Gesink Law DC, Maclehose RF, Longnecker MP.
Hum Reprod. 2007 Feb;22(2):414-20. Epub 2006 Nov 9.
BACKGROUND: Obesity may reduce fecundity. We examined the obesity-fecundity association in relation to menstrual cycle regularity, parity, smoking habits and age to gain insight into mechanisms and susceptible subgroups.
METHODS: Data were provided by 7327 pregnant women enrolled in the Collaborative Perinatal Project at 12 study centres in the United States from 1959 to 1965. Prepregnancy body mass index (BMI) was analysed continuously and categorically [underweight (<18.5 kg/m2), optimal weight (18.5-24.9 kg/m2), overweight (25.0-29.9 kg/m2) and obese (>or=30.0 kg/m2)]. Adjusted fecundability odds ratios (FORs) were estimated using Cox proportional hazards modelling for discrete time data.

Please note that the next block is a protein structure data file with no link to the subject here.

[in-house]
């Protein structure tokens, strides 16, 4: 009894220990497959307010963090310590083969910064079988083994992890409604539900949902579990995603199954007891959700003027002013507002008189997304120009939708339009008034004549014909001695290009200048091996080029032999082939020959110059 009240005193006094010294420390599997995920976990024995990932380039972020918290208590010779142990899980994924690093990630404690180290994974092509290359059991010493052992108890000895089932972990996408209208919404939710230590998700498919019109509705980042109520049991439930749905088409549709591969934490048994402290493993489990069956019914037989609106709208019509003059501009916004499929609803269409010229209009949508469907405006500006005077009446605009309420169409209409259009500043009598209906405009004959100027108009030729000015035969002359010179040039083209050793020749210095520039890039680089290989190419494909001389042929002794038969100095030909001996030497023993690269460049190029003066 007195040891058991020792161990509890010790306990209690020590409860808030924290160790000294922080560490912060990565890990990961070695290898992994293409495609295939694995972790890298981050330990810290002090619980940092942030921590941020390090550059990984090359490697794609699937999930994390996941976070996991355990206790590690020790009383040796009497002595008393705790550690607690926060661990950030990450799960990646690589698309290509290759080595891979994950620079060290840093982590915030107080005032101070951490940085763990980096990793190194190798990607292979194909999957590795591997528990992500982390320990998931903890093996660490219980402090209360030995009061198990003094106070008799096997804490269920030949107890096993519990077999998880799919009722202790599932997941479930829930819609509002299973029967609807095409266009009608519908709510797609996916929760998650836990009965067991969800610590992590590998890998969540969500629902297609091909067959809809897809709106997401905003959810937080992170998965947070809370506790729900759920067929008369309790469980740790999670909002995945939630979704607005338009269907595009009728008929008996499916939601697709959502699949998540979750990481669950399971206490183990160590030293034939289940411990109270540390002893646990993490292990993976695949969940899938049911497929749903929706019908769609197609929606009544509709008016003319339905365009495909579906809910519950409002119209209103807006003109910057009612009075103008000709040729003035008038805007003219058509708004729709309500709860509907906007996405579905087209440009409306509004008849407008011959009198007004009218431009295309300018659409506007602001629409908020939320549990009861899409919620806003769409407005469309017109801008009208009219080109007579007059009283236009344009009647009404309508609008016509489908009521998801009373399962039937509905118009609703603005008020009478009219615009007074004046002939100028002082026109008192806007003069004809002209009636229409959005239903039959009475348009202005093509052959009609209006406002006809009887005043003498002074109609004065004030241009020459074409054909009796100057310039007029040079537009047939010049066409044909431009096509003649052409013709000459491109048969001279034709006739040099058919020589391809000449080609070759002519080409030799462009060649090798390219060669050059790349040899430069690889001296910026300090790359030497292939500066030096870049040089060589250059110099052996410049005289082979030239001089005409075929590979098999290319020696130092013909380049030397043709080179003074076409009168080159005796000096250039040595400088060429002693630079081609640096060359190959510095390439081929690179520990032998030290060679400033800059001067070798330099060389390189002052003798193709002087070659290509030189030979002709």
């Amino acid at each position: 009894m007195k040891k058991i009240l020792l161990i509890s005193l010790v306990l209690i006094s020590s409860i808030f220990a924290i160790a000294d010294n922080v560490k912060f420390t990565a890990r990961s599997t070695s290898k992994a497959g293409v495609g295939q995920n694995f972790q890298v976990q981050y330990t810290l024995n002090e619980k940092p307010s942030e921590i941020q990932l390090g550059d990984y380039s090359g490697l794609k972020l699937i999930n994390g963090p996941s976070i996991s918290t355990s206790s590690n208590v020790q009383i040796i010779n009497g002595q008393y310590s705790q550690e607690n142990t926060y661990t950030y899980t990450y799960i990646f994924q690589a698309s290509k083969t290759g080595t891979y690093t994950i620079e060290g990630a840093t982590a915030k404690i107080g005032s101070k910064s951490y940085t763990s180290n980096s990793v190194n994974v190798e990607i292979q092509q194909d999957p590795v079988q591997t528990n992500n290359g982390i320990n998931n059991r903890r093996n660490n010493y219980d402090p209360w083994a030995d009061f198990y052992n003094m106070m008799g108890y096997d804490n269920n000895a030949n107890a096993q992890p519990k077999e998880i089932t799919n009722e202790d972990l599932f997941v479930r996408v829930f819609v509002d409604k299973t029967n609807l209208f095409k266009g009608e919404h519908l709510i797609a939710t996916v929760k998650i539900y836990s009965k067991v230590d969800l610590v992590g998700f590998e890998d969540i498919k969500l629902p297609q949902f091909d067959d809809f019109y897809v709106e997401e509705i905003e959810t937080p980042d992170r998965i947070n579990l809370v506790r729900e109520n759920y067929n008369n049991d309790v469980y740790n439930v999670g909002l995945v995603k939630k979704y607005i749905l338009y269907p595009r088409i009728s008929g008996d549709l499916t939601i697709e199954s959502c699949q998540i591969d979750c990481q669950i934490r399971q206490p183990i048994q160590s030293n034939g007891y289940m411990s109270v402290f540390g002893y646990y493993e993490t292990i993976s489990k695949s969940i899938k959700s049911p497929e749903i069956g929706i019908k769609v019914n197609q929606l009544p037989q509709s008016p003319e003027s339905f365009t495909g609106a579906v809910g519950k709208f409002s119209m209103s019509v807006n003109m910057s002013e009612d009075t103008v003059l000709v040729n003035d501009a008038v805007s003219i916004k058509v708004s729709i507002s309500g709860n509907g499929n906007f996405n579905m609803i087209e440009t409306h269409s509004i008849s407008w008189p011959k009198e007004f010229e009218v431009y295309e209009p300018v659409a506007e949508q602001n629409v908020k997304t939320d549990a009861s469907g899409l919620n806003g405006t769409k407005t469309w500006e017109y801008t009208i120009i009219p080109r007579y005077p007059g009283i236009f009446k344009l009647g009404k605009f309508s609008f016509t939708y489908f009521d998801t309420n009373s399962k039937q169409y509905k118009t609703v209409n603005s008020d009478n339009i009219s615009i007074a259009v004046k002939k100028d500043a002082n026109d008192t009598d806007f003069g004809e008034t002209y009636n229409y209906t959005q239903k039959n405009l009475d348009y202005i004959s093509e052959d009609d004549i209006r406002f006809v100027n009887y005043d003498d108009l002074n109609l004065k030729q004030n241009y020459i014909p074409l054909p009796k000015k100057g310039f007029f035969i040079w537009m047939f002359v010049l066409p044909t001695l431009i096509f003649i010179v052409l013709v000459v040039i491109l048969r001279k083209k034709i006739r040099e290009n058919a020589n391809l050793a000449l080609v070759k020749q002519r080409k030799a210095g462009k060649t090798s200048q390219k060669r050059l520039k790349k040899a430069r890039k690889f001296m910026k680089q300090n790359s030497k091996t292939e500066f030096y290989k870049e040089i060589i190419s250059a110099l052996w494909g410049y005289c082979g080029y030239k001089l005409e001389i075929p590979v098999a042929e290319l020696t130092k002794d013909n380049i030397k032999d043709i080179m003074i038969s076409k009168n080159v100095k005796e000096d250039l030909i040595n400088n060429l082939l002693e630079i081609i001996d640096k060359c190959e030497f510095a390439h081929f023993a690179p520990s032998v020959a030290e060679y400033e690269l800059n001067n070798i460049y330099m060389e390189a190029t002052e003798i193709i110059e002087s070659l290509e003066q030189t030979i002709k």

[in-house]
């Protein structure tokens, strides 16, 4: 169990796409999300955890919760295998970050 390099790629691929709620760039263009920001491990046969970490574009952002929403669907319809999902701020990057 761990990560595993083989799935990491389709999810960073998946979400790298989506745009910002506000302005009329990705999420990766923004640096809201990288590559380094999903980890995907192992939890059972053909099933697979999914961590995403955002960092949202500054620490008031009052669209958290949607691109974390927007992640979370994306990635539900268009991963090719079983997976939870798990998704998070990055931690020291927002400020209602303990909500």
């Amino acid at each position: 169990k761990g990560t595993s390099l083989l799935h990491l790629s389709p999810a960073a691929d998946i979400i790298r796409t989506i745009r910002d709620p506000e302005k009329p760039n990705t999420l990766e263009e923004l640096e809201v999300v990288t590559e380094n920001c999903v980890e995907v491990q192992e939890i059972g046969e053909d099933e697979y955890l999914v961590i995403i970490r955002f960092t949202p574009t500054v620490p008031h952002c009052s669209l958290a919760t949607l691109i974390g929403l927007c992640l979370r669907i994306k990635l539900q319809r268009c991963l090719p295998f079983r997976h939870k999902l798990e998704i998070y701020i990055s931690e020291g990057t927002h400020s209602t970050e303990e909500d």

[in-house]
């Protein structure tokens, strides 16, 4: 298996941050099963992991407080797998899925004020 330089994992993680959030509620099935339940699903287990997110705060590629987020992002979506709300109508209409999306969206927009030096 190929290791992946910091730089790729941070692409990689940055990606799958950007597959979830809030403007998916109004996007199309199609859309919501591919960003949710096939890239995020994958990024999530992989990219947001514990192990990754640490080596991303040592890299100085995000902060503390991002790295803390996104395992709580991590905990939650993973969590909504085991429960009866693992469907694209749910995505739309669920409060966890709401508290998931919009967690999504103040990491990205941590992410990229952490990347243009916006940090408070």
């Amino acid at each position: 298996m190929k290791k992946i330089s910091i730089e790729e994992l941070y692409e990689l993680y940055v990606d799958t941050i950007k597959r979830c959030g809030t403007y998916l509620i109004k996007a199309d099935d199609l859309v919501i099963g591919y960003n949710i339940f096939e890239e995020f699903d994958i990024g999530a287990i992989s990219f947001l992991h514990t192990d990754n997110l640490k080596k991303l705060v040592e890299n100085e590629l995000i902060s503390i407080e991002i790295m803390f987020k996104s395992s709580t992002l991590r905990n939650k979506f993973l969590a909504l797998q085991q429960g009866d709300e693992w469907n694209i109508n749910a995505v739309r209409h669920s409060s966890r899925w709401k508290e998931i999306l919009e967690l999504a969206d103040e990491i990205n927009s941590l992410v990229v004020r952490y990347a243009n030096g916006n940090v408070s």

RESULTS: Fecundity was reduced for overweight [OR=0.92, 95% confidence interval (95% CI): 0.84, 1.01] and obese (OR=0.82, 95% CI: 0.72, 0.95) women compared with optimal weight women and was more evident for obese primiparous women (OR=0.66, 95% CI: 0.49, 0.89). Fecundity remained reduced for overweight and obese women with normal menstrual cycles. Neither smoking habits nor age modified the association.
CONCLUSIONS: Obesity was associated with reduced fecundity for all subgroups of women and persisted for women with regular cycles. Our results suggest that weight loss could increase fecundity for overweight and obese women, regardless of menstrual cycle regularity, parity, smoking habits and age.